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Increasing propulsion(rockets)-newb

  1. Mar 3, 2009 #1
    Newb here with a question. correct me if I've got anything wrong(I'm assuming I've got quite a number of errors here, so be patient)
    I'm assuming that in a rocket, the energy release in the combustion chamber is directed 2 ways, up and down and the one that provides propulsion is the force acting upwards and the force released downwards is wasted.
    in rockets, I have observed that at least half of the total energy released during the
    explosion in the combustion chamber is wasted as exhaust fumes which does not contribute to the velocity of the rocket. It is quite obvious, that if this
    half of the force can be redirected upwards(meaning all the momentum at every direction is focused only one direction) then the
    velocity of the rocket can be increased by a hundred percent. Is it possible to reflect this force upwards to further increase the rockets velocity?

    There is also another theory that I'm still not sure about, but here goes. According to Newton's third law, if a force's opposite
    equal is reflected to the same direction, and another opposite force of the opposite force is produced during the reflection and is reflected by the
    same reflectant(thing which had reflected the first opposite force) and another opposite force is produced and reflected, an
    infinite amount of forces can be made. This could mean that one explosion is enough to send a rocket moving for an infinite period.
    I'm guessing that there are other laws which would restrict this principle from existing. Still, iis it plausible at all? All in all, both these theories are merely hypothesis and not true unless proven.
    Thx for any help at all. I'm just wondering.
  2. jcsd
  3. Mar 3, 2009 #2
    Disclaimer: I am not rocket scientist, so my opinion can be wrong too.

    By Newton's 3rd law, the downward force on the exhaust is equal to the upward force on the rocket. Since mechanical power is equal to F X v, the much faster exhaust will waste much more energy than that gained by the rocket. The efficiency of rocket propulsion is very low, much less than 1%. Energy efficiency is not the major concern for rocket design; it is the mass of the fuel. By the conservation of momentum, the total momentum of the exhaust is equal to the momentum gained by the rocket (ignoring drag and earth gravity). Since the ultimate velocity of the rocket is much faster than the exhaust, the required fuel is a thousand or so times as heavy as the payload.

    The exhaust, when leaving the rocket, is entirely downwards, giving the maximum possible upward force on the rocket. After leaving the rocket, the exhaust hits air below so that it spreads out. However, since the exhaust has left the rocket, reflecting it won't have any effect on the rocket.

    You can't create forces by simply reflecting. To reflect any object, you need an extra force to do so.
  4. Mar 4, 2009 #3
    I also know little about rocket science.
    But i find the subject interesting, as there appears to be much room for improvement.
  5. Mar 5, 2009 #4
    Its more than that, following formula of K.E the energy distribution to the gasses will higher as compared to what the rocket gets.

    We need a sort of mechanical component to do that job, actually you need such a thing that distributes the momentum of the gasses to a set of matter, but in the opposite direction and without distributing the momentum to the body itself (if it does distribute, it should be in the direction at which the rocket needs to be propelled.)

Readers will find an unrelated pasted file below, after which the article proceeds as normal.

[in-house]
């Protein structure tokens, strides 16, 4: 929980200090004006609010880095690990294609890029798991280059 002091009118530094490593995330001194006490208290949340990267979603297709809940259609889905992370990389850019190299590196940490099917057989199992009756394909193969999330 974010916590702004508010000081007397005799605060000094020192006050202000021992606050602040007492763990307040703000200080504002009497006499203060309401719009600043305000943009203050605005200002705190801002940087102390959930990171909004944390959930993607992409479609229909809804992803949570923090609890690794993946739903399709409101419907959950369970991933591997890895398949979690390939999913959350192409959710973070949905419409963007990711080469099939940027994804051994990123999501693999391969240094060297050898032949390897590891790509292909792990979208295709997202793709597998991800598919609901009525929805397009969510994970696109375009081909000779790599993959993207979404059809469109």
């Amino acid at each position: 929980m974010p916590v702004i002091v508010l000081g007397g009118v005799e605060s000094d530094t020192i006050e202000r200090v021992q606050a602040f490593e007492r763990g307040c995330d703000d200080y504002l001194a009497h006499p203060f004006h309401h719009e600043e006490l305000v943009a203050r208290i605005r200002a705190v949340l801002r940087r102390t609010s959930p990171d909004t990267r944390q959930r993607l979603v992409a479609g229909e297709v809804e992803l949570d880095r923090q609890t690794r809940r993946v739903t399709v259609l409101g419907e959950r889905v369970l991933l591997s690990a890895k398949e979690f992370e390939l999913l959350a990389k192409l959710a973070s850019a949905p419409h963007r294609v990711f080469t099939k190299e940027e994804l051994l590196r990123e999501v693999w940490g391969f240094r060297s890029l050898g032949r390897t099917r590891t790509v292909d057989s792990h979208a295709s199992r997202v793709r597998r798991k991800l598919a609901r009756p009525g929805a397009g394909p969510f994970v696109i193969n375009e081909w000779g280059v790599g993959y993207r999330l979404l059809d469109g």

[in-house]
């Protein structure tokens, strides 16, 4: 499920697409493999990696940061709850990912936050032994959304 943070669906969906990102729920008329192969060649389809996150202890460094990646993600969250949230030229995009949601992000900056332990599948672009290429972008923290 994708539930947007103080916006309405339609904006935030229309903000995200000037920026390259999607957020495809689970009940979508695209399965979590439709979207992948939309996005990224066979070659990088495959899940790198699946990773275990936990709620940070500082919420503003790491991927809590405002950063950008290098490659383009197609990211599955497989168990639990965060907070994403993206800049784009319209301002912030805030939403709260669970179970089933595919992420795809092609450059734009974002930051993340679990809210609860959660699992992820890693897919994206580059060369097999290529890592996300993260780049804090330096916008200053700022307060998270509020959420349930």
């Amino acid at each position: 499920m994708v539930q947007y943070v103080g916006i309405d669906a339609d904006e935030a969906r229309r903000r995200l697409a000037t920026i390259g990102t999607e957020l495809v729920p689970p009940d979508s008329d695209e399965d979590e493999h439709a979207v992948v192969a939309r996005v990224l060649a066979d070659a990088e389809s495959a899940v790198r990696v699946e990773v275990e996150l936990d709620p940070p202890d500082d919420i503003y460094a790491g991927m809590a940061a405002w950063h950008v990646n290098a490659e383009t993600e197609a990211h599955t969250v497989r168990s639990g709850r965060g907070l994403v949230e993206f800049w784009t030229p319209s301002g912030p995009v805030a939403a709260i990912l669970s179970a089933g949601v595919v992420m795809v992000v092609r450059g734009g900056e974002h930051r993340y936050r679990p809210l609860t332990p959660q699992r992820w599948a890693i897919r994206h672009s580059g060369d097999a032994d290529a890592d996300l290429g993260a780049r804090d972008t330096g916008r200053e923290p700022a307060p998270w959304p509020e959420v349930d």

We cant achieve 100%...I mean, at most it'll be like a diesel engine, i.e much of the energy will be dissipated in the form of heat...I think it will be 70% at most.


    How can you say that?...actually there're only 2 forces, since earth wont be there when the rocket takes off, you can ignore that.

    aaa...I've made a component to derive the normal reaction from the internal stress of a body, so that might do the job.

    Actually its a part of propulsion system that I'm developing.
  6. Mar 8, 2009 #5
    Wow, I didn't expect replies so encouraging(mostly) replies. As I have aforementioned, I'm a real newb, not very old too(considered inferior, a little) so thanks for you peoples corrections. Learnt a lot. Actually, I thought people would think that this idea is nonsensical but thanks for not thinking that way(I hope) Anyway, got another question.-im not really sure where this goes, so please point me in the right category if this is the wrong section(im really lost)
    1.What is the difference between force and impulsive force?-both have same unit and identical formula
    2.If an object which has an impulsive force, hits an object which is stationary and presumably not easy to move, like a wall, Will the wall also exert an equal opposite impulsive force on the object(normal reaction)? If so, then why is it that the force exerted by the wall cause the object to move in the opposite direction of its initial direction?-from my understanding, the object and the wall exert the same amount of impulsive force which should cancel each other out and the object will be stationary.(do correct me if im wrong, I think I am)
    Last note, dE_logics,do you mind if you explain the system that your developing? It seems awfully interesting, and I'd love to learn. If you don't mind, could you mail me at this address:
    imaginia1993@yahoo.com Thx.
    Btw, to all the repliers, thx too and God bless!
  7. Mar 9, 2009 #6
    Last edited: Mar 9, 2009
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